There are four dry-goods and grocery stores, one hardware, one stove and tin, and several smaller establishments; two churches, one hotel, and a proper proportion of mechanics and professional men. The population is about four hundred. The place stands in a great land in the Baltimore & Ohio Railroad. - From "The History of Richland County" by A. A. Graham 1880.
As of the census of 2010, there were 933 people, 362 households, and 259 families residing in the village. The population density was 818.4 inhabitants per square mile (316.0/km2). There were 393 housing units at an average density of 344.7 per square mile (133.1/km2). The racial makeup of the village was 98.3% White, 0.4% African American, 0.1% Native American, 0.1% Asian, 0.3% from other races, and 0.8% from two or more races. Hispanic or Latino of any race were 1.5% of the population.
There were 362 households of which 36.5% had children under the age of 18 living with them, 53.3% were married couples living together, 13.0% had a female householder with no husband present, 5.2% had a male householder with no wife present, and 28.5% were non-families. 24.9% of all households were made up of individuals and 10% had someone living alone who was 65 years of age or older. The average household size was 2.57 and the average family size was 3.05.
The median age in the village was 37.2 years. 26.8% of residents were under the age of 18; 8.7% were between the ages of 18 and 24; 24.6% were from 25 to 44; 24.9% were from 45 to 64; and 15% were 65 years of age or older. The gender makeup of the village was 48.3% male and 51.7% female.
As of the census of 2000, there were 921 people, 359 households, and 268 families residing in the village. The population density was 856.5 people per square mile (329.3/km²). There were 386 housing units at an average density of 359.0 per square mile (138.0/km²). The racial makeup of the village was 99.46% White, 0.11% African American, 0.11% Asian, and 0.33% from two or more races. Hispanic or Latino of any race were 0.65% of the population.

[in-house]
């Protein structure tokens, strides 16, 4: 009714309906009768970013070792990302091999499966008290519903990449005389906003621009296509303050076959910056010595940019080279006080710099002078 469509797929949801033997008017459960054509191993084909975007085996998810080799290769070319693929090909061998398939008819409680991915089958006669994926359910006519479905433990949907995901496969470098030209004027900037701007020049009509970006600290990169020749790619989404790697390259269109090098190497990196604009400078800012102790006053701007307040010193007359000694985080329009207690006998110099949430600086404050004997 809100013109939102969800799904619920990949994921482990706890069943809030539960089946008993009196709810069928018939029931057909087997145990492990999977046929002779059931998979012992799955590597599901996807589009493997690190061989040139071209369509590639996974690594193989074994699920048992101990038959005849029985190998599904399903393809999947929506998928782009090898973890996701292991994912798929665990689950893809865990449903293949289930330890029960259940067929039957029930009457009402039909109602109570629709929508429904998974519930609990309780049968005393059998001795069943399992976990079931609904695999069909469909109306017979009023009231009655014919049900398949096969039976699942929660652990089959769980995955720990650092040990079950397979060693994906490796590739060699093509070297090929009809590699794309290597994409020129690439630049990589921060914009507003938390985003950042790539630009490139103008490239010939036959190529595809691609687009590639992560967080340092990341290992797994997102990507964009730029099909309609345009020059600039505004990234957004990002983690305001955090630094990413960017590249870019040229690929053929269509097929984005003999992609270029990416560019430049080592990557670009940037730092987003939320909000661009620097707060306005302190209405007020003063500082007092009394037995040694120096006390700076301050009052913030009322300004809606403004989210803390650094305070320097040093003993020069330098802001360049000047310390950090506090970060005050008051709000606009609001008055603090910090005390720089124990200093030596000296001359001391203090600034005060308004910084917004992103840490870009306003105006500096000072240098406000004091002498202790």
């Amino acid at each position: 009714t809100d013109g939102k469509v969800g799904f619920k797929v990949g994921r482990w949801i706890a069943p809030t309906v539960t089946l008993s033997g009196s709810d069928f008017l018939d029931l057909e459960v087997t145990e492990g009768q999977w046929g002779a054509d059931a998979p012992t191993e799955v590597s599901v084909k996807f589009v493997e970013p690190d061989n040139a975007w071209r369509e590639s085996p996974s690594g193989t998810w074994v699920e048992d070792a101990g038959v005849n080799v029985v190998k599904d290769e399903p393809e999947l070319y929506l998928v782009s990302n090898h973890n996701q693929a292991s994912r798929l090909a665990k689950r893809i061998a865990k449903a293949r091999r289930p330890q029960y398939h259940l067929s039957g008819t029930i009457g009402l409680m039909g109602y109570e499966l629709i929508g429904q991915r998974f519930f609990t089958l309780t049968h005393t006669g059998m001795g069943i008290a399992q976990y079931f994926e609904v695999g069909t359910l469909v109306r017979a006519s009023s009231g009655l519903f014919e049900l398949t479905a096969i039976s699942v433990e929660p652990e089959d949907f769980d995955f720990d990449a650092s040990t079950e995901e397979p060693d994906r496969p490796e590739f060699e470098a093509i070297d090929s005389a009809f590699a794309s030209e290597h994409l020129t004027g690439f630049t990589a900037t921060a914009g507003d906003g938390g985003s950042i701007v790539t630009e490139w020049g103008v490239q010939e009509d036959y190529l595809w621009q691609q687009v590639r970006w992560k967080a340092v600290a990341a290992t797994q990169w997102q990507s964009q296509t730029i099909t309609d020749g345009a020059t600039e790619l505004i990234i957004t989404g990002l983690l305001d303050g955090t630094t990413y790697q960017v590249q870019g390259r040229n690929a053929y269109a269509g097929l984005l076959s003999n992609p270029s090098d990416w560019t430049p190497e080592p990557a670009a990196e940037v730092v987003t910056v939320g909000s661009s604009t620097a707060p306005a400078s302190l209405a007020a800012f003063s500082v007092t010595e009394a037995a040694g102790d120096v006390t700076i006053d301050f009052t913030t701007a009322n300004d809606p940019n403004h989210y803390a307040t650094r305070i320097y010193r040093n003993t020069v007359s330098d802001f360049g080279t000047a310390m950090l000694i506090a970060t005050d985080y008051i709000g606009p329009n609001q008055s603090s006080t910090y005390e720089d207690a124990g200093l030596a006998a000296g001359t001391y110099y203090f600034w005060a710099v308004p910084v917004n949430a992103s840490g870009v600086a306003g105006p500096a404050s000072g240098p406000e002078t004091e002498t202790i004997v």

There were 359 households out of which 35.4% had children under the age of 18 living with them, 58.8% were married couples living together, 10.6% had a female householder with no husband present, and 25.3% were non-families. 22.6% of all households were made up of individuals and 8.9% had someone living alone who was 65 years of age or older. The average household size was 2.57 and the average family size was 2.99.
In the village, the population was spread out with 26.5% under the age of 18, 8.7% from 18 to 24, 27.9% from 25 to 44, 24.2% from 45 to 64, and 12.7% who were 65 years of age or older. The median age was 36 years. For every 100 females there were 102.4 males. For every 100 females age 18 and over, there were 102.1 males.
The median income for a household in the village was $39,886, and the median income for a family was $45,179. Males had a median income of $37,417 versus $20,750 for females. The per capita income for the village was $18,380. About 2.6% of families and 4.9% of the population were below the poverty line, including 5.5% of those under age 18 and 4.9% of those age 65 or over.
Butler is located within the Clear Fork Valley Local School District. Schools in the district that are located in Butler are Butler Elementary School. Clear Fork Middle School and Clear Fork High School are located just outside Bellville.
- Jim Wilson, banker and City Council member, born in Butler
- "US Gazetteer files 2010". United States Census Bureau. Archived from the original on 2012-01-24. Retrieved 2013-01-06.
- "US Board on Geographic Names". United States Geological Survey. 2007-10-25. Retrieved 2008-01-31.
- "American FactFinder". United States Census Bureau. Retrieved 2013-01-06.
- "Population Estimates". United States Census Bureau. Archived from the original on 2013-06-17. Retrieved 2013-06-17.
- "American FactFinder". United States Census Bureau. Archived from the original on 2013-09-11. Retrieved 2008-01-31.
- "US Gazetteer files: 2010, 2000, and 1990". United States Census Bureau. 2011-02-12. Retrieved 2011-04-23.
- DeLorme (1991). Ohio Atlas & Gazetteer. Yarmouth, Maine: DeLorme. ISBN 0-89933-233-1.
- "Annual Estimates of the Resident Population for Incorporated Places: April 1, 2010 to July 1, 2015". Retrieved July 2, 2016.
- "Census of Population and Housing". United States Census Bureau. Retrieved 2013-12-26.[permanent dead link]
- Data in historical populations table from US Census, 1890; US Census, 1920; US Census, 1950; US Census, 1970; US Census, 2000; "American Factfinder". United States Census Bureau. Retrieved 2013-12-26.
- greatschools. "Clear Fork Valley Local School District Profile". Retrieved 2013-12-04.
- Pictorial History of Butler, Ohio. "The History of Butler: Tales of a Little Town". Butler Clear Fork Valley Historical Society. 1997.